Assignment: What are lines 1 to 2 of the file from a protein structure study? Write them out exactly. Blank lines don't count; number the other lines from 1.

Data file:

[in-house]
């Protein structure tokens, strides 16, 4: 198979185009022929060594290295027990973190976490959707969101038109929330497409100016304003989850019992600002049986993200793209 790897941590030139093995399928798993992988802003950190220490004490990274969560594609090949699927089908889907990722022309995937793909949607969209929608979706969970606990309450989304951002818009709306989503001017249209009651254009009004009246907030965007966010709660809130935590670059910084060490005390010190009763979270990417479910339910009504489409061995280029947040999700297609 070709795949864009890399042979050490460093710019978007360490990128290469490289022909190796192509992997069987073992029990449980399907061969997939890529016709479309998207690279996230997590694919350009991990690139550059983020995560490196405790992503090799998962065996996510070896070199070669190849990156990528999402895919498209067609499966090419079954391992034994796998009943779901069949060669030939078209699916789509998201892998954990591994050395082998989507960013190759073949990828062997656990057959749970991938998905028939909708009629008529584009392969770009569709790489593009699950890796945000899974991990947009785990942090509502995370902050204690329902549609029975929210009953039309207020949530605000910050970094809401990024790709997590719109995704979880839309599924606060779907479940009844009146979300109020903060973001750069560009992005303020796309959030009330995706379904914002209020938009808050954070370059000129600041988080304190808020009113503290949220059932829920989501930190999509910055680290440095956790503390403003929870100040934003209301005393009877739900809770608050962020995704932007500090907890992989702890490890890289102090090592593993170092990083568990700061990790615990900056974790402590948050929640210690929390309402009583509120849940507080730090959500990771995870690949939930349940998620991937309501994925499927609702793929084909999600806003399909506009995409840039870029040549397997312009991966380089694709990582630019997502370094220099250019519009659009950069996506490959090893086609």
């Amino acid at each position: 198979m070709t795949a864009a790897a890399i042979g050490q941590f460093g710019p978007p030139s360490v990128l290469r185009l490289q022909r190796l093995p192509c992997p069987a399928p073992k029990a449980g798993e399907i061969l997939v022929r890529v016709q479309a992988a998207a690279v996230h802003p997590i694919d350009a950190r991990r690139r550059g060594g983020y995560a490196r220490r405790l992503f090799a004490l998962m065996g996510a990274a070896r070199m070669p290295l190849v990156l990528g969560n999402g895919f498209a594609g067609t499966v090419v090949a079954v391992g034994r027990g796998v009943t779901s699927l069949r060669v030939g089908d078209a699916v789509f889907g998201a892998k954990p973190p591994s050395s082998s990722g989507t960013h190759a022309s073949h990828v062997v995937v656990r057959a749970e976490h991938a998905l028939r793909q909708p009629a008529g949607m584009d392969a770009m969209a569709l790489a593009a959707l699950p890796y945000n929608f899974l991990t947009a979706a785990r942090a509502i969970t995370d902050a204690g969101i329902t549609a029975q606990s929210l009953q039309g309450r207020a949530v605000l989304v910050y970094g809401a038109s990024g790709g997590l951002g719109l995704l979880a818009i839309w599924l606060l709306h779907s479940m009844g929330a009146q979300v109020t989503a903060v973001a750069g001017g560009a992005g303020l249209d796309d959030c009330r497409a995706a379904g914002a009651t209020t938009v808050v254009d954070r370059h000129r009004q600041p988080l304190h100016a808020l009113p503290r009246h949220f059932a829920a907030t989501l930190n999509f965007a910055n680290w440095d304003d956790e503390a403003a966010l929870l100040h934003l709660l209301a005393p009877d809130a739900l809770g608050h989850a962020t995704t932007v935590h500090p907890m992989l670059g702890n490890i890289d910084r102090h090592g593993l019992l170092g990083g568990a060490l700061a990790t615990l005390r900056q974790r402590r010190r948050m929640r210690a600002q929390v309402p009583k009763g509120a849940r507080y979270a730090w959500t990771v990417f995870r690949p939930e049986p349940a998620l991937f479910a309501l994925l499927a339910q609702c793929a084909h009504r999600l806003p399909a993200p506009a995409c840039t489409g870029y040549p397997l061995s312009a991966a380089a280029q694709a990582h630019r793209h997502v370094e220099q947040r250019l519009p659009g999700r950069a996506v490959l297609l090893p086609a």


[in-house]
């Protein structure tokens, strides 16, 4: 198979185009022929060594290295027990973190976490959707969101038109929330497409100016304003989850019992600002049986993200793209 790897941590030139093995399928798993992988802003950190220490004490990274969560594609090949699927089908889907990722022309995937793909949607969209929608979706969970606990309450989304951002818009709306989503001017249209009651254009009004009246907030965007966010709660809130935590670059910084060490005390010190009763979270990417479910339910009504489409061995280029947040999700297609 070709795949864009890399042979050490460093710019978007360490990128290469490289022909190796192509992997069987073992029990449980399907061969997939890529016709479309998207690279996230997590694919350009991990690139550059983020995560490196405790992503090799998962065996996510070896070199070669190849990156990528999402895919498209067609499966090419079954391992034994796998009943779901069949060669030939078209699916789509998201892998954990591994050395082998989507960013190759073949990828062997656990057959749970991938998905028939909708009629008529584009392969770009569709790489593009699950890796945000899974991990947009785990942090509502995370902050204690329902549609029975929210009953039309207020949530605000910050970094809401990024790709997590719109995704979880839309599924606060779907479940009844009146979300109020903060973001750069560009992005303020796309959030009330995706379904914002209020938009808050954070370059000129600041988080304190808020009113503290949220059932829920989501930190999509910055680290440095956790503390403003929870100040934003209301005393009877739900809770608050962020995704932007500090907890992989702890490890890289102090090592593993170092990083568990700061990790615990900056974790402590948050929640210690929390309402009583509120849940507080730090959500990771995870690949939930349940998620991937309501994925499927609702793929084909999600806003399909506009995409840039870029040549397997312009991966380089694709990582630019997502370094220099250019519009659009950069996506490959090893086609």